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George Mitchell, the former U.S. Senator who in 2007 concluded a 20-month investigation into performance-enhancing drug use in Major League Baseball, has been appointed as the independent Athletics Integrity Monitor at Pennsylvania State University.
Mitchell, 78, was selected by college sports’ governing body -- the National Collegiate Athletic Association -- and his five-year position begins immediately.
Mitchell’s role will be to evaluate Penn State’s compliance with the NCAA sanctions handed down last month for the school’s role in the child-sex abuse case involving former assistant football coach Jerry Sandusky. He’ll also make sure the school adheres to the athletic integrity agreement it will sign later this month with the NCAA and Big Ten Conference.
“Senator Mitchell has impeccable credentials as a fair and experienced arbitrator nationally and globally,” NCAA President Mark Emmert said in a statement. “He will bring the benefit of his vast experience and knowledge to the execution of the agreement.”
Mitchell will prepare quarterly progress reports for the NCAA, the Big Ten and Penn State’s board of trustees. He’ll have “broad access” to the school’s campus, personnel and records, and can make any recommendations he deems necessary for the university to adhere to NCAA and conference rules and principles, the NCAA said in a statement.
The NCAA on July 23 hit Penn State with a $60 million fine, took away 20 scholarships annually for four years and issued a postseason ban that matches the longest in college football history after determining school officials, including former coach Joe Paterno, tried to cover up child abuse by Sandusky.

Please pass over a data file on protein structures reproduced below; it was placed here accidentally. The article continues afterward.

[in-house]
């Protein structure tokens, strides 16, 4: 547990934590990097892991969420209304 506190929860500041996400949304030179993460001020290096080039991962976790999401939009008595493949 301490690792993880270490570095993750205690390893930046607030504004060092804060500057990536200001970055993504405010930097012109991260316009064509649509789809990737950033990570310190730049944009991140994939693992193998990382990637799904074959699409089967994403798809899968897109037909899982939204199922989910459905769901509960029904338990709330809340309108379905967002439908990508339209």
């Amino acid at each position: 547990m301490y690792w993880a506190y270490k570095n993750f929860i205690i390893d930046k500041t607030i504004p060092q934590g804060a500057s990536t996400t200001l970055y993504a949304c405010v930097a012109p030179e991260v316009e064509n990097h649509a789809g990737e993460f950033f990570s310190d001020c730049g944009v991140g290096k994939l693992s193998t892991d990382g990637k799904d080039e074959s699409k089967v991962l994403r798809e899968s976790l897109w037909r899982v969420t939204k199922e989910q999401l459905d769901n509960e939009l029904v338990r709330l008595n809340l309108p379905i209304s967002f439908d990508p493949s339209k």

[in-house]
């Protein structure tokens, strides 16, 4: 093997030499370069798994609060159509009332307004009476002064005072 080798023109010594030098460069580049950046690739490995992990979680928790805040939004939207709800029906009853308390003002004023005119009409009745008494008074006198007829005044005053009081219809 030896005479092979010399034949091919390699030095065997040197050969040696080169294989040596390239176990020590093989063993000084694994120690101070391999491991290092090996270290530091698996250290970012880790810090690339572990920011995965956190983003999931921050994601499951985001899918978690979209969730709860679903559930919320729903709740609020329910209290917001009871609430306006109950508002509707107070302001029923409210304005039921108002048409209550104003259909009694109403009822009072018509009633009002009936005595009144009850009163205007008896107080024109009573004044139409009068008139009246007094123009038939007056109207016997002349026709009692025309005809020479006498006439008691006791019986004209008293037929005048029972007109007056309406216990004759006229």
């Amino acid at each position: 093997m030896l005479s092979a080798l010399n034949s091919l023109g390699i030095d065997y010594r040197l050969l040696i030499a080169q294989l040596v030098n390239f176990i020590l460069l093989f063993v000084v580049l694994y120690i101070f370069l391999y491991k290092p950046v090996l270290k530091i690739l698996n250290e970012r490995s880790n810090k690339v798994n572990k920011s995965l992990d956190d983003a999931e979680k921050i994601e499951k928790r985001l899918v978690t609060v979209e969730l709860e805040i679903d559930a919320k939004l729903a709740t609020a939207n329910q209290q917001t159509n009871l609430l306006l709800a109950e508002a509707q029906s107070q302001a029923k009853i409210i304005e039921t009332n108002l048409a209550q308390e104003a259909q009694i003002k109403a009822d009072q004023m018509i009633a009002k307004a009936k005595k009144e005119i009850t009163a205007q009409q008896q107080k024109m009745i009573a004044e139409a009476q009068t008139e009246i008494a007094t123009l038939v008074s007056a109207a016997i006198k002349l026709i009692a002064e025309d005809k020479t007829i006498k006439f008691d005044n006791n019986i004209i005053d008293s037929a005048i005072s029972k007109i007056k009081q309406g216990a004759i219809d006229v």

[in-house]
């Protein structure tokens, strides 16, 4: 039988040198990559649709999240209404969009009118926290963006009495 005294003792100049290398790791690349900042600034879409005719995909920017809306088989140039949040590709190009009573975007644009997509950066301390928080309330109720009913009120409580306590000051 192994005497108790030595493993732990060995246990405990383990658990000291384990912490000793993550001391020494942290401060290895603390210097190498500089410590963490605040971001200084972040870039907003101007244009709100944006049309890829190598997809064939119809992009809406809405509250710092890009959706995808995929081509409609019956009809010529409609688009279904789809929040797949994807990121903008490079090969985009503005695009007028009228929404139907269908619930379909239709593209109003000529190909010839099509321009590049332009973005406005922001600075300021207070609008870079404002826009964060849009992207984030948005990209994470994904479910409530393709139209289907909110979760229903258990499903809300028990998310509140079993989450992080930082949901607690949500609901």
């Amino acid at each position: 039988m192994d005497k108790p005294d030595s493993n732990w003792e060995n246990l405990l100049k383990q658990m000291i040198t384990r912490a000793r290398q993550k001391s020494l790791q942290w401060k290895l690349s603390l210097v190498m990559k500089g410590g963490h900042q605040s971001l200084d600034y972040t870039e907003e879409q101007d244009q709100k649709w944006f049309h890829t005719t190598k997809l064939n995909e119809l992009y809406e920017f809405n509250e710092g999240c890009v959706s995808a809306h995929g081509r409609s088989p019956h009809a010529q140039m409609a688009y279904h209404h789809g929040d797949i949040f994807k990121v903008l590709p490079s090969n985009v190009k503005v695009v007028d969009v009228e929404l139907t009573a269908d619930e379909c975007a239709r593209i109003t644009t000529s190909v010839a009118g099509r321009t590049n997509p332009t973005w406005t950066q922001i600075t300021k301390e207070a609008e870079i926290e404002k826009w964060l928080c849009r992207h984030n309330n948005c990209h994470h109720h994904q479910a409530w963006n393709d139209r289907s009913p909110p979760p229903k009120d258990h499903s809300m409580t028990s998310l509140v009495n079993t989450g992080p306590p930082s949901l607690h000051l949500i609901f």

Mitchell said he’s mindful that the Penn State abuse scandal “deeply affected many lives” and will seek to ensure the school moves “promptly and decisively to achieve the very high level of trust and integrity needed to fulfill its important mission to those it serves.”
Mitchell, a Democrat, represented his home state of Maine for 15 years in the U.S. Senate, including as Senate majority leader, and later served as a special adviser to President Bill Clinton on Ireland. From 1996 to 2000, he was the independent chairman for the Northern Ireland Peace Talks, and in 2000 and 2001, Mitchell was chairman of an international fact-finding committee on violence in the Middle East.
A former basketball player at Bowdoin College in Brunswick, Maine, Mitchell in 2006 and 2007 led the investigation into the use of performance-enhancing drugs in baseball. More recently, he was a U.S. Special Envoy for Middle East Peace from 2009 to 2011.
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